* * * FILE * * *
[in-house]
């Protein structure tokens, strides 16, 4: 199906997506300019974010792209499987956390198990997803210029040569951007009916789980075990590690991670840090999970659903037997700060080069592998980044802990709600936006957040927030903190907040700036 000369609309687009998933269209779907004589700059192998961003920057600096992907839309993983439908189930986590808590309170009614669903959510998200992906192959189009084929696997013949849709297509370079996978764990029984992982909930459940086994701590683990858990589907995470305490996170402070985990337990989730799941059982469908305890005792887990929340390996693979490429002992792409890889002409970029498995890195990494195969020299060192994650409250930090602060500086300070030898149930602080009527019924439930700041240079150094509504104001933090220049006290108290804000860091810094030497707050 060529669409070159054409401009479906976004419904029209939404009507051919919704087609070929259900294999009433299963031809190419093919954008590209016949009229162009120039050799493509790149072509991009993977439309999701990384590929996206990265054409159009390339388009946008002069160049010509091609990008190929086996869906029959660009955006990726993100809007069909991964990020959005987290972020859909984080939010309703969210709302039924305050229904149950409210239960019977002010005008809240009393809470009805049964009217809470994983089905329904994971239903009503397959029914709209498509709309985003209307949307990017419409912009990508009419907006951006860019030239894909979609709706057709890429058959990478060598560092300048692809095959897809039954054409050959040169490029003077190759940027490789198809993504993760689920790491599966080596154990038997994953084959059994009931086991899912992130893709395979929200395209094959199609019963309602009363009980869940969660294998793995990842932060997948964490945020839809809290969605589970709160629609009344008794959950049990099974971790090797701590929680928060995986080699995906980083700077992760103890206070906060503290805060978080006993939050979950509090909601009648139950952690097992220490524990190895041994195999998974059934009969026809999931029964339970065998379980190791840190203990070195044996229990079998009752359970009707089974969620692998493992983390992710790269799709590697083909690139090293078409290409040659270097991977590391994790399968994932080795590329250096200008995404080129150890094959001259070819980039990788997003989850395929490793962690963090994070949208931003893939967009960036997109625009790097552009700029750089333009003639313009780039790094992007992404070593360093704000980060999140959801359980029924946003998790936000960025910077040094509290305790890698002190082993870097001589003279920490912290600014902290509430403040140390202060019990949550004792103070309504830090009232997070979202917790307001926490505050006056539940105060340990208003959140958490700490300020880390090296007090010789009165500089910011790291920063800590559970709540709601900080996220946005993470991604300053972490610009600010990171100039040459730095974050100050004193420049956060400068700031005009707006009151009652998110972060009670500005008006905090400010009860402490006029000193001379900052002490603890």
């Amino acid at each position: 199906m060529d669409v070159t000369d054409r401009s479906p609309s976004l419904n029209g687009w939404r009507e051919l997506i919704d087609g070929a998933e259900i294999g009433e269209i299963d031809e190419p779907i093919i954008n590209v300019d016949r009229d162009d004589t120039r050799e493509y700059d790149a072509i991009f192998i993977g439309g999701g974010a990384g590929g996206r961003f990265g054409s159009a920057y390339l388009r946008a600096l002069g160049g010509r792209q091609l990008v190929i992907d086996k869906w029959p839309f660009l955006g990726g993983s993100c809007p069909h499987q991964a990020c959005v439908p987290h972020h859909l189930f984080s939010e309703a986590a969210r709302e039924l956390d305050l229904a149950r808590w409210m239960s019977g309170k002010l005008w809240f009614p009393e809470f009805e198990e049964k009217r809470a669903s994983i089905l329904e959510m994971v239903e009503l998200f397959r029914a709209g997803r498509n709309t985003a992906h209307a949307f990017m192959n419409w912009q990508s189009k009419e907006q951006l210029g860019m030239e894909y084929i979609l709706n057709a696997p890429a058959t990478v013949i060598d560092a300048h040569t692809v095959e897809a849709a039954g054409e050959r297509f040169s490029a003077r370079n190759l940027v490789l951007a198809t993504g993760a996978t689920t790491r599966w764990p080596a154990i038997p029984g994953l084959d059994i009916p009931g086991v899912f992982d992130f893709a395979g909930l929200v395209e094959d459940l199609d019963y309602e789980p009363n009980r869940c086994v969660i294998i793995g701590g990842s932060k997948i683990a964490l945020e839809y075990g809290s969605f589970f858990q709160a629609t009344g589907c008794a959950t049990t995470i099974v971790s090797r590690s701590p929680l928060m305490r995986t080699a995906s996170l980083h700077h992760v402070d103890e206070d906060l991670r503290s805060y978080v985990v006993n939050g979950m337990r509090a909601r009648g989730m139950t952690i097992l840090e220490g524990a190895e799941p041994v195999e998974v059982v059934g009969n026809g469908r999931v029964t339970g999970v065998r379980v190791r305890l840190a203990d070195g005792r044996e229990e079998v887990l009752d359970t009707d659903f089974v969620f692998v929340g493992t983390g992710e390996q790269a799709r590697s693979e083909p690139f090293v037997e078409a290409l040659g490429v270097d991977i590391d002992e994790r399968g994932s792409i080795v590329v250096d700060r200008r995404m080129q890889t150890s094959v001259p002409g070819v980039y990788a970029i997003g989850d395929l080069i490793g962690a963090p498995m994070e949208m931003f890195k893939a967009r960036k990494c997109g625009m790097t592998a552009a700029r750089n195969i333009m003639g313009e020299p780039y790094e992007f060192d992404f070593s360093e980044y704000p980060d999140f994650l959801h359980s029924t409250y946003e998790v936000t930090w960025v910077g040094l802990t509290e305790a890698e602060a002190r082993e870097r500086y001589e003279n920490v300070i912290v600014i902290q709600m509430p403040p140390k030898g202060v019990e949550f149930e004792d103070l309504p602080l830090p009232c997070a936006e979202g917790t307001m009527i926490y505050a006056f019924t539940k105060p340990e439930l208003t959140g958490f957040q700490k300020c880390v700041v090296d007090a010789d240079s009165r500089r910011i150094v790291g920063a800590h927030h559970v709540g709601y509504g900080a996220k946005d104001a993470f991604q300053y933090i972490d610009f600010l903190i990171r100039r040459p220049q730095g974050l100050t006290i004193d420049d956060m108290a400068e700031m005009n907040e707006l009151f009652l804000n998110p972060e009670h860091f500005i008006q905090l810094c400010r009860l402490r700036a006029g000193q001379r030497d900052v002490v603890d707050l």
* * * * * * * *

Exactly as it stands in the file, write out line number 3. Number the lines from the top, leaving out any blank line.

């Amino acid at each position: 199906m060529d669409v070159t000369d054409r401009s479906p609309s976004l419904n029209g687009w939404r009507e051919l997506i919704d087609g070929a998933e259900i294999g009433e269209i299963d031809e190419p779907i093919i954008n590209v300019d016949r009229d162009d004589t120039r050799e493509y700059d790149a072509i991009f192998i993977g439309g999701g974010a990384g590929g996206r961003f990265g054409s159009a920057y390339l388009r946008a600096l002069g160049g010509r792209q091609l990008v190929i992907d086996k869906w029959p839309f660009l955006g990726g993983s993100c809007p069909h499987q991964a990020c959005v439908p987290h972020h859909l189930f984080s939010e309703a986590a969210r709302e039924l956390d305050l229904a149950r808590w409210m239960s019977g309170k002010l005008w809240f009614p009393e809470f009805e198990e049964k009217r809470a669903s994983i089905l329904e959510m994971v239903e009503l998200f397959r029914a709209g997803r498509n709309t985003a992906h209307a949307f990017m192959n419409w912009q990508s189009k009419e907006q951006l210029g860019m030239e894909y084929i979609l709706n057709a696997p890429a058959t990478v013949i060598d560092a300048h040569t692809v095959e897809a849709a039954g054409e050959r297509f040169s490029a003077r370079n190759l940027v490789l951007a198809t993504g993760a996978t689920t790491r599966w764990p080596a154990i038997p029984g994953l084959d059994i009916p009931g086991v899912f992982d992130f893709a395979g909930l929200v395209e094959d459940l199609d019963y309602e789980p009363n009980r869940c086994v969660i294998i793995g701590g990842s932060k997948i683990a964490l945020e839809y075990g809290s969605f589970f858990q709160a629609t009344g589907c008794a959950t049990t995470i099974v971790s090797r590690s701590p929680l928060m305490r995986t080699a995906s996170l980083h700077h992760v402070d103890e206070d906060l991670r503290s805060y978080v985990v006993n939050g979950m337990r509090a909601r009648g989730m139950t952690i097992l840090e220490g524990a190895e799941p041994v195999e998974v059982v059934g009969n026809g469908r999931v029964t339970g999970v065998r379980v190791r305890l840190a203990d070195g005792r044996e229990e079998v887990l009752d359970t009707d659903f089974v969620f692998v929340g493992t983390g992710e390996q790269a799709r590697s693979e083909p690139f090293v037997e078409a290409l040659g490429v270097d991977i590391d002992e994790r399968g994932s792409i080795v590329v250096d700060r200008r995404m080129q890889t150890s094959v001259p002409g070819v980039y990788a970029i997003g989850d395929l080069i490793g962690a963090p498995m994070e949208m931003f890195k893939a967009r960036k990494c997109g625009m790097t592998a552009a700029r750089n195969i333009m003639g313009e020299p780039y790094e992007f060192d992404f070593s360093e980044y704000p980060d999140f994650l959801h359980s029924t409250y946003e998790v936000t930090w960025v910077g040094l802990t509290e305790a890698e602060a002190r082993e870097r500086y001589e003279n920490v300070i912290v600014i902290q709600m509430p403040p140390k030898g202060v019990e949550f149930e004792d103070l309504p602080l830090p009232c997070a936006e979202g917790t307001m009527i926490y505050a006056f019924t539940k105060p340990e439930l208003t959140g958490f957040q700490k300020c880390v700041v090296d007090a010789d240079s009165r500089r910011i150094v790291g920063a800590h927030h559970v709540g709601y509504g900080a996220k946005d104001a993470f991604q300053y933090i972490d610009f600010l903190i990171r100039r040459p220049q730095g974050l100050t006290i004193d420049d956060m108290a400068e700031m005009n907040e707006l009151f009652l804000n998110p972060e009670h860091f500005i008006q905090l810094c400010r009860l402490r700036a006029g000193q001379r030497d900052v002490v603890d707050l």